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Five Resources for Older Drivers

Five Resources for Older Drivers and Options for When It’s Time to Stop Driving

When people think of December, they think of holiday shopping, winter vacations, and the cold weather rolling in. They often overlook that it’s also Older Driver Safety Month. This is a time when many organizations, including local governments, AARP, non-profits and the American Occupational Therapy Association (AOTA) lead the charge on educating the public about Older Driver Safety.

The aim of Older Driver Safety Month is to promote understanding of the importance of mobility and transportation for senior Americans. For many older adults, transportation is a determining factor as to whether they remain active in the community. Their inability to drive or access other modes of transportation can be major barriers to staying healthy, seeing friends and family, and avoiding being stranded at home.

Importance of Older Driver Safety Programs

The Center for Disease Control (CDC) estimates that there are more than 45 million licensed drivers aged 65 and older in the United States. Unfortunately, drivers over the age of 75 have a higher crash death rate per mile driven than middle-aged drivers (aged 35-54). According to a 2018 CDC report, more than 250,000 senior adults were treated in emergency departments for crash-related injuries.

The significance is noticeable. As we age, our ability to see, hear and remember directions decreases, as does our reaction time. This is true despite older adults being more likely than younger drivers to practice safe behaviors like wearing a seat belt, driving under the speed limit, and driving when conditions are safest. 

Older Driver Safety Month helps to bring attention to programs that can help senior drivers year-round. For instance, on the Georgia Governor’s Office of Highway Safety site, there is a page for Older Driver Safety Programs. These include training programs, like CarFit, a program that helps seniors adjust the options in their car so they’re at their safest. The Governor’s office also partners with the Georgia Department of Driver Services (GDDS) to educate seniors on the licensing and vision requirements for drivers aged 64 and older. Inside the government, the Georgia Older Driver’s Task Force is working with the State’s traffic engineers and driver education specialists to help make the roads safer for older drivers.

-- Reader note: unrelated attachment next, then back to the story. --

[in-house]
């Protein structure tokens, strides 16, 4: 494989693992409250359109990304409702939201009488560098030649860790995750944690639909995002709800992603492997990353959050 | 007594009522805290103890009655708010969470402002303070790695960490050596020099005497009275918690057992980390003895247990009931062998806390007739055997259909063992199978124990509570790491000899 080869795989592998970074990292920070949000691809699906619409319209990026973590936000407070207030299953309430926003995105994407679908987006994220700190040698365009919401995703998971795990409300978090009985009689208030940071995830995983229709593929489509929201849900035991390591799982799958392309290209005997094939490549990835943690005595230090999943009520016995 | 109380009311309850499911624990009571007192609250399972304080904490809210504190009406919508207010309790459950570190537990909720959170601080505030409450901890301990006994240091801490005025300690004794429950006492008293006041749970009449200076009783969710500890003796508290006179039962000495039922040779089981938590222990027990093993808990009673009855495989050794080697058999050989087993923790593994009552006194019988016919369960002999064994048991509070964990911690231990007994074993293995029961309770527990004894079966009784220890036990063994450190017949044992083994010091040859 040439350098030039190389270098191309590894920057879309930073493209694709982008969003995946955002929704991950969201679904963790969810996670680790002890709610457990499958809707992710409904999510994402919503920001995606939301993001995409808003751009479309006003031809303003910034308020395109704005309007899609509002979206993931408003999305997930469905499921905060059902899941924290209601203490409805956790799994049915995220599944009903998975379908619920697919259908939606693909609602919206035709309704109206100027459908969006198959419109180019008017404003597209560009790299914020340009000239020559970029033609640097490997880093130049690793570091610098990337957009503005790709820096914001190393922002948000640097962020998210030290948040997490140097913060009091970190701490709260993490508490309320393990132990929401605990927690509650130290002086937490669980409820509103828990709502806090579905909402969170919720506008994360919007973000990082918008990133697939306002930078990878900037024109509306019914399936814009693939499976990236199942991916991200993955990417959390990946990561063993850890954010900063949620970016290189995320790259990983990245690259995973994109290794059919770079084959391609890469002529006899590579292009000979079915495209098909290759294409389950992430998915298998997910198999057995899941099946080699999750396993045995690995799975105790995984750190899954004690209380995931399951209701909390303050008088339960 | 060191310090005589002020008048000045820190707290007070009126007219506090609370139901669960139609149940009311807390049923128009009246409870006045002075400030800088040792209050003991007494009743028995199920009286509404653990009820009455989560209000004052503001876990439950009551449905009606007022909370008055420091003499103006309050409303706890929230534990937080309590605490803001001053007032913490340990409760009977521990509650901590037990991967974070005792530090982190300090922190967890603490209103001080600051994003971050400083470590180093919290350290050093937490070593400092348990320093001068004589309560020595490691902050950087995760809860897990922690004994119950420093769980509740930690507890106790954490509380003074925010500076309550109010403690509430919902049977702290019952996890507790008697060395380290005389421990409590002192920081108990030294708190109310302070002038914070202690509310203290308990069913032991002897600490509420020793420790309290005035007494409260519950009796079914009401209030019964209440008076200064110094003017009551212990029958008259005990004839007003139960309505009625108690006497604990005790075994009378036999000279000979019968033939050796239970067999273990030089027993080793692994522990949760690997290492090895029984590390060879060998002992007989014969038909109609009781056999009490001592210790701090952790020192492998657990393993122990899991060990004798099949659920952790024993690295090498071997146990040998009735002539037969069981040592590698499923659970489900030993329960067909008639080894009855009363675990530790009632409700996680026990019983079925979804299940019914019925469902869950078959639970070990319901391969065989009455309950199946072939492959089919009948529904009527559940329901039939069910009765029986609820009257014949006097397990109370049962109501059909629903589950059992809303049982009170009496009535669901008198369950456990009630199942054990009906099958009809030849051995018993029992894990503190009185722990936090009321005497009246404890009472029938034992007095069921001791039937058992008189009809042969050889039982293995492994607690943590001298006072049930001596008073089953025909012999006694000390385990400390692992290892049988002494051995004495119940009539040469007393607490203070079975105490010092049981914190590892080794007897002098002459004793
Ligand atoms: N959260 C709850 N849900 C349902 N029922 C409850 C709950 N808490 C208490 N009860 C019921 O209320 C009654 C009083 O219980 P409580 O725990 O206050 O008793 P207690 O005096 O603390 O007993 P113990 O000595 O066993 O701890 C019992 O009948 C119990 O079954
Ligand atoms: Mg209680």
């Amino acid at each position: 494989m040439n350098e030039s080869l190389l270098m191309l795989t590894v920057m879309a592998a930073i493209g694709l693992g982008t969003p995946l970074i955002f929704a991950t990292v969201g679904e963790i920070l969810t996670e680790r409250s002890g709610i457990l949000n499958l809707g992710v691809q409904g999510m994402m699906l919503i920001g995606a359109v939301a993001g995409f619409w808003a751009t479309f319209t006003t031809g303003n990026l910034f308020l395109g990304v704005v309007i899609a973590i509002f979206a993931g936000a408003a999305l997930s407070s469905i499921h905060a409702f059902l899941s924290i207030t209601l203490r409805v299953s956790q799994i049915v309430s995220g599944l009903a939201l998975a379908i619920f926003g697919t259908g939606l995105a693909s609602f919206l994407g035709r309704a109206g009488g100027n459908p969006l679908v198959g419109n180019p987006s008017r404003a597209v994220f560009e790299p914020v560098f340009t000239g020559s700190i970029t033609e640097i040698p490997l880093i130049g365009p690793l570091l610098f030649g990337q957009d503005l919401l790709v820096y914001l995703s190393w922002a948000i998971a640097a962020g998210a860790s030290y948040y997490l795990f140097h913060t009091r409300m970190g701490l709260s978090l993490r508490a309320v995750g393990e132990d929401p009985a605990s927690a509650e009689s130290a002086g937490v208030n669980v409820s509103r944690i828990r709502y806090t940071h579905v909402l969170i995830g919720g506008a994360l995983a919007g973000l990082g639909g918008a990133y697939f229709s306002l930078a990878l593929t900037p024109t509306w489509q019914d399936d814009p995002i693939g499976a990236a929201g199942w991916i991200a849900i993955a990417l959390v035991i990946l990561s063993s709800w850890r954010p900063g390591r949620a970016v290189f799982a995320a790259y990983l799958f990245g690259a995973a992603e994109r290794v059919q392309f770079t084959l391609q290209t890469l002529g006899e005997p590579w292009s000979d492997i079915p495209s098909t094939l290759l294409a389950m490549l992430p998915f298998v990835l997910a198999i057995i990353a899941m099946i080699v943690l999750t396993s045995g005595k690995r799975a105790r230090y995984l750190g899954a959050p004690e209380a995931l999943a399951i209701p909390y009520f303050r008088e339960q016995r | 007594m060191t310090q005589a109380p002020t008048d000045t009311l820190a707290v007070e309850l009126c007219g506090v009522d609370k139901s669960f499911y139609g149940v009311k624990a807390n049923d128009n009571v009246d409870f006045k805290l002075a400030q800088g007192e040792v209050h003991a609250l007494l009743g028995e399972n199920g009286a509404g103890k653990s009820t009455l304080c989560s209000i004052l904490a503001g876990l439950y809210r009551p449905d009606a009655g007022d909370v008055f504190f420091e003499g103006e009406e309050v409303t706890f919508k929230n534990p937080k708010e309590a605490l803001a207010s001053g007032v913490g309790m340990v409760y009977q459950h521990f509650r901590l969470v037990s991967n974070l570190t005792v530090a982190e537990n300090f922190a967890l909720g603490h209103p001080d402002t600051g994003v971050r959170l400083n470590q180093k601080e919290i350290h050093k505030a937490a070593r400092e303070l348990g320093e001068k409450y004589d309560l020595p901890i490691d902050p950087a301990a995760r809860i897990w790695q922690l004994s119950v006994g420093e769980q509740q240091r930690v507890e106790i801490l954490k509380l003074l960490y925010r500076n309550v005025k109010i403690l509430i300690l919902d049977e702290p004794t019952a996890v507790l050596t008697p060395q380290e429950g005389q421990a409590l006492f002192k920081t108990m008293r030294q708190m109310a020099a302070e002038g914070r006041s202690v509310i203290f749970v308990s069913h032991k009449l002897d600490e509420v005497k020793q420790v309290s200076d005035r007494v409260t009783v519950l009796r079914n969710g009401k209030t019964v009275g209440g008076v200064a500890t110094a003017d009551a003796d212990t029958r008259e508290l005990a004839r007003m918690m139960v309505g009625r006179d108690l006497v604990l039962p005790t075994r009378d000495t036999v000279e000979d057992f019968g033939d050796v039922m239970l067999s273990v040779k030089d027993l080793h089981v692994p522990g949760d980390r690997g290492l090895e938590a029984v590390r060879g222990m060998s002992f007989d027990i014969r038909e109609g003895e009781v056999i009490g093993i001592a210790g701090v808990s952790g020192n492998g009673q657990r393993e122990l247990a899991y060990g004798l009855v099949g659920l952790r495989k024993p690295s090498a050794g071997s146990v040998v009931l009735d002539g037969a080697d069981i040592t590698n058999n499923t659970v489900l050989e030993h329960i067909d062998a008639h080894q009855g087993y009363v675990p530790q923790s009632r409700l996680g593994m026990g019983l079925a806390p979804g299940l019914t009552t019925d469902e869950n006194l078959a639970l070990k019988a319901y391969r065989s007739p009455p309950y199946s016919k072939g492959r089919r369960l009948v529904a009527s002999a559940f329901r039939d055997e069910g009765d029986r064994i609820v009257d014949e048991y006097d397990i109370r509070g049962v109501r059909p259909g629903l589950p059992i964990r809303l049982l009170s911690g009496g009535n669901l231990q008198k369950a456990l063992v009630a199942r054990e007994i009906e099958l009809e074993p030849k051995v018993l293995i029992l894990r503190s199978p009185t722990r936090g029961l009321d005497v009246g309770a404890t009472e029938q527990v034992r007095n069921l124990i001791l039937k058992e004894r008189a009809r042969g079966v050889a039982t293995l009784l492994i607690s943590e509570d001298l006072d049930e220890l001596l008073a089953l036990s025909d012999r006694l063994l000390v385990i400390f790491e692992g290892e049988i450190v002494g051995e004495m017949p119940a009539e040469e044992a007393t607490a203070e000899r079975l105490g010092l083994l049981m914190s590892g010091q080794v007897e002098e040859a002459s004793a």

Five Resources for Older Drivers

In addition to government resources, there are many sites and organizations that offer resources for senior drivers.

  1. The Association for Driver Rehabilitation Specialists (ADED) has a list of services and programs that their Certified Driver Rehab Specialist (CDRS) can provide. A CDRS is a professional who plans, develops, coordinates, and implements driving services for individuals with disabilities. These professionals are typically allied health personnel, driving instructors and others who have specialized in making the roads safer for drivers with disabilities, their passengers, and other drivers. The directory of these professionals is on the ADED Site.